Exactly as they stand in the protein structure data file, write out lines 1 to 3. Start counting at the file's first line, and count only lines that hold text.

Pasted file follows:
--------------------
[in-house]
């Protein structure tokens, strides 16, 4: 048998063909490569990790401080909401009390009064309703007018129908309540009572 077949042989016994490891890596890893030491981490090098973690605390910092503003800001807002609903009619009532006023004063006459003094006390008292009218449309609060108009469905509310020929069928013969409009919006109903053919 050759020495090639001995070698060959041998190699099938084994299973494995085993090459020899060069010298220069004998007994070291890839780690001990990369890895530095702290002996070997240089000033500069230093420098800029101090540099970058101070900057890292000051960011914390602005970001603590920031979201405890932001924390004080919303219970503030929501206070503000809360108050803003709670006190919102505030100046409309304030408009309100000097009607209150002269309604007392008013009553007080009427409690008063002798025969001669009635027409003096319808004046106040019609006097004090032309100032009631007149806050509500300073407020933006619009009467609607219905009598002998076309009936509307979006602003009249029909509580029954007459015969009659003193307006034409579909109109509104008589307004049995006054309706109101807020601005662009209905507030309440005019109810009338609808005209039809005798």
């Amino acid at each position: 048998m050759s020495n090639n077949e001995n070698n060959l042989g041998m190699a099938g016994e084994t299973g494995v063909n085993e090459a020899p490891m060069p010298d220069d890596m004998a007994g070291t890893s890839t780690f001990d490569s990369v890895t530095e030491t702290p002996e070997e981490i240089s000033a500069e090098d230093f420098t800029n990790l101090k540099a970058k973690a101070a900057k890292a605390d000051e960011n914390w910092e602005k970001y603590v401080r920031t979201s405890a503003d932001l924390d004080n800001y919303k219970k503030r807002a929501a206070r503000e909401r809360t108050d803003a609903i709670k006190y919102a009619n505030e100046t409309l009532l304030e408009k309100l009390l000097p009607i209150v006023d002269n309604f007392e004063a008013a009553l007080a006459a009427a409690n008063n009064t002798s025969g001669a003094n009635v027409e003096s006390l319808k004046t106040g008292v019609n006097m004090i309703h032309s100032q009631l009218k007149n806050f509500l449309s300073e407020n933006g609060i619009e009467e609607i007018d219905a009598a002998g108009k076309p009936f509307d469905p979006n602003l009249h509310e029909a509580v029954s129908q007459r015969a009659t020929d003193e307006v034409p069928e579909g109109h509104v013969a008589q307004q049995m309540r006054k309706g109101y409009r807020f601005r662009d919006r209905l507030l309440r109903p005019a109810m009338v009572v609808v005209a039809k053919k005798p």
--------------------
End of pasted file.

[in-house]
């Protein structure tokens, strides 16, 4: 048998063909490569990790401080909401009390009064309703007018129908309540009572 077949042989016994490891890596890893030491981490090098973690605390910092503003800001807002609903009619009532006023004063006459003094006390008292009218449309609060108009469905509310020929069928013969409009919006109903053919 050759020495090639001995070698060959041998190699099938084994299973494995085993090459020899060069010298220069004998007994070291890839780690001990990369890895530095702290002996070997240089000033500069230093420098800029101090540099970058101070900057890292000051960011914390602005970001603590920031979201405890932001924390004080919303219970503030929501206070503000809360108050803003709670006190919102505030100046409309304030408009309100000097009607209150002269309604007392008013009553007080009427409690008063002798025969001669009635027409003096319808004046106040019609006097004090032309100032009631007149806050509500300073407020933006619009009467609607219905009598002998076309009936509307979006602003009249029909509580029954007459015969009659003193307006034409579909109109509104008589307004049995006054309706109101807020601005662009209905507030309440005019109810009338609808005209039809005798």
């Amino acid at each position: 048998m050759s020495n090639n077949e001995n070698n060959l042989g041998m190699a099938g016994e084994t299973g494995v063909n085993e090459a020899p490891m060069p010298d220069d890596m004998a007994g070291t890893s890839t780690f001990d490569s990369v890895t530095e030491t702290p002996e070997e981490i240089s000033a500069e090098d230093f420098t800029n990790l101090k540099a970058k973690a101070a900057k890292a605390d000051e960011n914390w910092e602005k970001y603590v401080r920031t979201s405890a503003d932001l924390d004080n800001y919303k219970k503030r807002a929501a206070r503000e909401r809360t108050d803003a609903i709670k006190y919102a009619n505030e100046t409309l009532l304030e408009k309100l009390l000097p009607i209150v006023d002269n309604f007392e004063a008013a009553l007080a006459a009427a409690n008063n009064t002798s025969g001669a003094n009635v027409e003096s006390l319808k004046t106040g008292v019609n006097m004090i309703h032309s100032q009631l009218k007149n806050f509500l449309s300073e407020n933006g609060i619009e009467e609607i007018d219905a009598a002998g108009k076309p009936f509307d469905p979006n602003l009249h509310e029909a509580v029954s129908q007459r015969a009659t020929d003193e307006v034409p069928e579909g109109h509104v013969a008589q307004q049995m309540r006054k309706g109101y409009r807020f601005r662009d919006r209905l507030l309440r109903p005019a109810m009338v009572v609808v005209a039809k053919k005798p």